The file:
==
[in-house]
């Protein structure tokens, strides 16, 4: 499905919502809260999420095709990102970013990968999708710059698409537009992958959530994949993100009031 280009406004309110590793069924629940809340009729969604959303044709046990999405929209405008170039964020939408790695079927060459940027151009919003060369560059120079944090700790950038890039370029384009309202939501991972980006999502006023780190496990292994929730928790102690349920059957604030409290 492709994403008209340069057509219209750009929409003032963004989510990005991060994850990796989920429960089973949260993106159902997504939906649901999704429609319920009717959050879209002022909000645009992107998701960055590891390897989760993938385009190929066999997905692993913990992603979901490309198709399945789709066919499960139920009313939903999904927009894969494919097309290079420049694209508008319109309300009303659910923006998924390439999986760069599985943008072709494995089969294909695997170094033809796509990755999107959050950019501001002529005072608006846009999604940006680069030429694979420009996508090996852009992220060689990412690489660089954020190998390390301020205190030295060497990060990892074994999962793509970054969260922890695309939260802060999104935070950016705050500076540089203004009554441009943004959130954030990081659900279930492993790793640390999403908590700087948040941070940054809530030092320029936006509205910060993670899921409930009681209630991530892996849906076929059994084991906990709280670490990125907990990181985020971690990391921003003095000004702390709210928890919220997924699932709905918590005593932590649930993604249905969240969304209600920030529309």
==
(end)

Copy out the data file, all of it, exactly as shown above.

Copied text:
[in-house]
């Protein structure tokens, strides 16, 4: 499905919502809260999420095709990102970013990968999708710059698409537009992958959530994949993100009031 280009406004309110590793069924629940809340009729969604959303044709046990999405929209405008170039964020939408790695079927060459940027151009919003060369560059120079944090700790950038890039370029384009309202939501991972980006999502006023780190496990292994929730928790102690349920059957604030409290 492709994403008209340069057509219209750009929409003032963004989510990005991060994850990796989920429960089973949260993106159902997504939906649901999704429609319920009717959050879209002022909000645009992107998701960055590891390897989760993938385009190929066999997905692993913990992603979901490309198709399945789709066919499960139920009313939903999904927009894969494919097309290079420049694209508008319109309300009303659910923006998924390439999986760069599985943008072709494995089969294909695997170094033809796509990755999107959050950019501001002529005072608006846009999604940006680069030429694979420009996508090996852009992220060689990412690489660089954020190998390390301020205190030295060497990060990892074994999962793509970054969260922890695309939260802060999104935070950016705050500076540089203004009554441009943004959130954030990081659900279930492993790793640390999403908590700087948040941070940054809530030092320029936006509205910060993670899921409930009681209630991530892996849906076929059994084991906990709280670490990125907990990181985020971690990391921003003095000004702390709210928890919220997924699932709905918590005593932590649930993604249905969240969304209600920030529309």